Bopp's effort to help these clients has come in the form of nearly two dozen challenges to Federal Election Commission regulations, and more recently in the marquee cases he has tried to shepherd to the U.S. Supreme Court, which in recent years has seemed to be a more friendly venue for his cause.
"We're peeling back quite a few of these regulations and limiting their scope," Bopp noted.
Bopp's efforts have attracted support from conservative luminaries and wealthy GOP patrons. Tax records show the board of the James Madison Center has received at least $95,000 from the DeVos Foundation, $300,000 from the Kohler Foundation, and $170,000 from the Roe Foundation. Among its board members are David A. Norcross, who has served as the Republican Party's general counsel, and former Michigan Republican Chairwoman Betsy DeVos, whose husband ran for governor and chairs the DeVos Foundation.
Bopp has also had help from the U.S. Supreme Court itself. While he helped initiate the case brought by Citizens United, it was the Justices who asked the attorneys to expand its scope and scheduled a second set of arguments in September.
"In my view this case was literally put on the table by the justices," said Fred Wertheimer, one of the architects of the McCain-Feingold law.
When Citizens United was called back to argue the case a second time, they brought in former solicitor general Ted Olson to argue the case. Bopp watched from the gallery.
What is clear even before the court rules on the case is that the legal battle is far from over.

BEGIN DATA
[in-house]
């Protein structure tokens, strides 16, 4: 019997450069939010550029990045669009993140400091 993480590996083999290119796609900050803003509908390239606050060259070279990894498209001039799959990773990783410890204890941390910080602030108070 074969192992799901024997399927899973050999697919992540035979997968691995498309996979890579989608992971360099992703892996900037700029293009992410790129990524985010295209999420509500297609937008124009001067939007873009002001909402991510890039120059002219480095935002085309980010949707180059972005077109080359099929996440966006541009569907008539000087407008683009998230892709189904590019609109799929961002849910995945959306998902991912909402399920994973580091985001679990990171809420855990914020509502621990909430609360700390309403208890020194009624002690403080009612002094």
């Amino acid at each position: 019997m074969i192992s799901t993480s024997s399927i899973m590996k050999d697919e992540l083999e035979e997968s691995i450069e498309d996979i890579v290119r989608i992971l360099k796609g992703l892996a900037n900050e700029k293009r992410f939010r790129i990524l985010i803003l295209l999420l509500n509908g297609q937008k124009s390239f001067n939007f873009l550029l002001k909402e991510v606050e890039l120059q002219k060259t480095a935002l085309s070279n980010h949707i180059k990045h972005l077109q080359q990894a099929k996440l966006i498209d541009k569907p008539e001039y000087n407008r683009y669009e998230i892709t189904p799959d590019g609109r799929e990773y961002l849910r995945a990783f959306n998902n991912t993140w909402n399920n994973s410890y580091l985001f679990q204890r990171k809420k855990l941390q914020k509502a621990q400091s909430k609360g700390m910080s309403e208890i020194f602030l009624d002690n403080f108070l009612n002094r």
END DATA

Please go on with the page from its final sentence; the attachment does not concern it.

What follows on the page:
Democrats said Tuesday they are already deeply involved in planning for a legislative response, should the court ruling undo longstanding restrictions on corporate and union spending on television ads during the closing weeks of a campaign.
ABC News has learned that Rep. Chris Van Hollen, a Maryland Democrat, and Sen. Chuck Schumer, D.-N.Y., have been talking with the White House and top Democratic election lawyer Marc Elias to plot out possible remedies that they can try to move through Congress in advance of the 2010 midterm elections.
"The risk here is that the decision will open the political floodgates to unrestricted special interest and corporate money," Van Hollen said. "If that's the case there will be a swift legislative response."
Bopp said he relishes the fight.
" In the face of the First Amendment, which says Congress shall make no law, there are a thousand pages of regulations," he said. "People run up against it all the time. In my view, they can either knuckle under or take a stand and sue."